For Learning, Loving or Loathing?
There she was in the alley. Pushing a shopping cart. She might have been mistaken as a homeless woman, except the cart was transporting a box of strawberries and a thermos of coffee. Beside her along the route of sidewalk and alleyway, we walked. She was recognized, and sometimes greeted, along the crowded path. I looked on and saw scenes replaying over and again, as if she came from central casting.
I was unprepared to meet Ann Livingston, founder of a group known as VANDU. We were in the east end of Vancouver, B.C., Canada. VANDU has been around for almost twenty-five years as an organization of drug users and former users. They organize as peers, seeking action to better their neighborhood, their personal situation and that of others. Ann is what I call a “divine irritant.” She challenges the taken-for-granted worlds of Vancouver.
Ann disrupts the “normal” activities of police officers, operators of cheap single room occupancy hotels, health professionals, social workers and drug dealers. She is a convener of alternative visions, a truth-teller, a fierce organizer. Her work — joined with dozens of others, especially drug users — rattles the tectonic plates of political, economic power. She challenges the assumptions, programs and professional expectations of many on the east side of Vancouver.
When I say Ann comes out of central casting, perhaps it is better to say she seems to emerge from the story of other women, women I never met, but have long regarded as saintly disturbers of the peace. As I watched and listened, I thought of Francis Willard, Jane Addams or Lucy Ryder Meyer, from the 19th Century.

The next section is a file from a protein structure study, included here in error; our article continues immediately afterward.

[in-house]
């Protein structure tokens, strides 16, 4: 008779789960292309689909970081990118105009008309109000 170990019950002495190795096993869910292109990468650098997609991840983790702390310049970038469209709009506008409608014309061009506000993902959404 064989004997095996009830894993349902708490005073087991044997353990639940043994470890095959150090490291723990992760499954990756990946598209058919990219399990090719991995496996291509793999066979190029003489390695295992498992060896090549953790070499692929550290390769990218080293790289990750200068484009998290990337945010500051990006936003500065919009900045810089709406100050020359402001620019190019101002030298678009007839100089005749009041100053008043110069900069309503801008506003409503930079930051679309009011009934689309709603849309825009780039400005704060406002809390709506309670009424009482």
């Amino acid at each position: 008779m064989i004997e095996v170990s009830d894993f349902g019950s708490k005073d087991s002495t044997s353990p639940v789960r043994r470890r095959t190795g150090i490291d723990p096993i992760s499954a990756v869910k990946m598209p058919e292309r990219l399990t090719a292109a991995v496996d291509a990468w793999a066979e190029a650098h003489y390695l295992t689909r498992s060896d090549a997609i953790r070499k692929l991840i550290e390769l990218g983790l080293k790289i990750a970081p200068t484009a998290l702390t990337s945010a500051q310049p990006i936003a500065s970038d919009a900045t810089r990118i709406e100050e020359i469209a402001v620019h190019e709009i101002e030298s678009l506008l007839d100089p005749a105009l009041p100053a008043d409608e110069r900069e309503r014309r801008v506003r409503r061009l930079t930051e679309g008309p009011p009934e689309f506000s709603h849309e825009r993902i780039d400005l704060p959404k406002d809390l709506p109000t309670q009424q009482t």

With the arrival of fentanyl, deaths from drug overdoses in the neighborhood soared. In the last six years over 1,800 persons died from overdoses. When public officials were slow to act, Ann and others decided to set up unsanctioned injection sites. This strategy, along with clean needle exchanges, is based on the successful Four Pillars approach in Europe. The four pillars are: Harm Reduction, Prevention, Treatment, and Enforcement. To learn more see: Straight News, December 2016.
Now at the front end of my eighth decade, I am discovering how little I know and how much more there is to learn. (And, I am learning of the many places I have been wrong in assessment or assumption.) I am helped by new learning occasions. Yes, these new insights can come from books and films — but I am advocating for putting ones self in new and uncomfortable places. Places that challenge easy assumptions about life and how things really work.
Visiting an unsanctioned safe injection site with Ann, I appreciated that we are not limited to the official, and agreed upon, responses to the social and institutional challenges we face. When there was a need for a response to drug overdoses from fentanyl use, and the system failed, Ann pitched a tent and began to offer a place for safe injections. There were safe needle exchanges and a responding to overdoses by offering naloxone, Naloxone can counter the probable death from a fentanyl overdose. When asked about the consequences of breaking the law, Ann simply replies, “I am pretty sure it is not against the law to save a person’s life.”